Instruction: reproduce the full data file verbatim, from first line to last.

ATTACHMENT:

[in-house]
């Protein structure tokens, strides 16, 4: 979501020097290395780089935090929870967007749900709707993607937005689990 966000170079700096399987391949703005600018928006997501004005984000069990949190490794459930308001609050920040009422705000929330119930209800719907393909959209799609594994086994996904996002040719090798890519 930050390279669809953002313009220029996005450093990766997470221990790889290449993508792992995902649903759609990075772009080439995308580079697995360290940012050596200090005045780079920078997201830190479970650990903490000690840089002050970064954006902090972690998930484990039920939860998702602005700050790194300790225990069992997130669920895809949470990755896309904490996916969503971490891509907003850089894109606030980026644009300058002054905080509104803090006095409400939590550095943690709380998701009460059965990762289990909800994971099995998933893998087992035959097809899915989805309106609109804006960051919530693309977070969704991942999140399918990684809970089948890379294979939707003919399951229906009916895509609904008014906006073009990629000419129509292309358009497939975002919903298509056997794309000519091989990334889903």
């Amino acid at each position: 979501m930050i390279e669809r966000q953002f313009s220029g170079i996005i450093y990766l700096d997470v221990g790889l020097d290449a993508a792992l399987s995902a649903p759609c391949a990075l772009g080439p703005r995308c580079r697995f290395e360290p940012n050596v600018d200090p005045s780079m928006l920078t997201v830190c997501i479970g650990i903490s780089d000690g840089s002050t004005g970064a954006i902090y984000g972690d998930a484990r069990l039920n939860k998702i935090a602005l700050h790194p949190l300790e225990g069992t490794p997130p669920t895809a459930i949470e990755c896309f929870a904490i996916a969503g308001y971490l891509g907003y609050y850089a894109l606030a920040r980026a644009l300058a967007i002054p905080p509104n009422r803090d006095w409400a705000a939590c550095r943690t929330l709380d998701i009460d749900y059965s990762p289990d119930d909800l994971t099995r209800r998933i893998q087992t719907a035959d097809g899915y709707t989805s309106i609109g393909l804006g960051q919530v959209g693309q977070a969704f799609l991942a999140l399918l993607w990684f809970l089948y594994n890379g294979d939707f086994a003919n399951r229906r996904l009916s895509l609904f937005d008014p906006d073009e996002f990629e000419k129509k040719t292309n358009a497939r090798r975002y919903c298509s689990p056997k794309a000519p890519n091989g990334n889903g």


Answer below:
[in-house]
């Protein structure tokens, strides 16, 4: 979501020097290395780089935090929870967007749900709707993607937005689990 966000170079700096399987391949703005600018928006997501004005984000069990949190490794459930308001609050920040009422705000929330119930209800719907393909959209799609594994086994996904996002040719090798890519 930050390279669809953002313009220029996005450093990766997470221990790889290449993508792992995902649903759609990075772009080439995308580079697995360290940012050596200090005045780079920078997201830190479970650990903490000690840089002050970064954006902090972690998930484990039920939860998702602005700050790194300790225990069992997130669920895809949470990755896309904490996916969503971490891509907003850089894109606030980026644009300058002054905080509104803090006095409400939590550095943690709380998701009460059965990762289990909800994971099995998933893998087992035959097809899915989805309106609109804006960051919530693309977070969704991942999140399918990684809970089948890379294979939707003919399951229906009916895509609904008014906006073009990629000419129509292309358009497939975002919903298509056997794309000519091989990334889903």
């Amino acid at each position: 979501m930050i390279e669809r966000q953002f313009s220029g170079i996005i450093y990766l700096d997470v221990g790889l020097d290449a993508a792992l399987s995902a649903p759609c391949a990075l772009g080439p703005r995308c580079r697995f290395e360290p940012n050596v600018d200090p005045s780079m928006l920078t997201v830190c997501i479970g650990i903490s780089d000690g840089s002050t004005g970064a954006i902090y984000g972690d998930a484990r069990l039920n939860k998702i935090a602005l700050h790194p949190l300790e225990g069992t490794p997130p669920t895809a459930i949470e990755c896309f929870a904490i996916a969503g308001y971490l891509g907003y609050y850089a894109l606030a920040r980026a644009l300058a967007i002054p905080p509104n009422r803090d006095w409400a705000a939590c550095r943690t929330l709380d998701i009460d749900y059965s990762p289990d119930d909800l994971t099995r209800r998933i893998q087992t719907a035959d097809g899915y709707t989805s309106i609109g393909l804006g960051q919530v959209g693309q977070a969704f799609l991942a999140l399918l993607w990684f809970l089948y594994n890379g294979d939707f086994a003919n399951r229906r996904l009916s895509l609904f937005d008014p906006d073009e996002f990629e000419k129509k040719t292309n358009a497939r090798r975002y919903c298509s689990p056997k794309a000519p890519n091989g990334n889903g």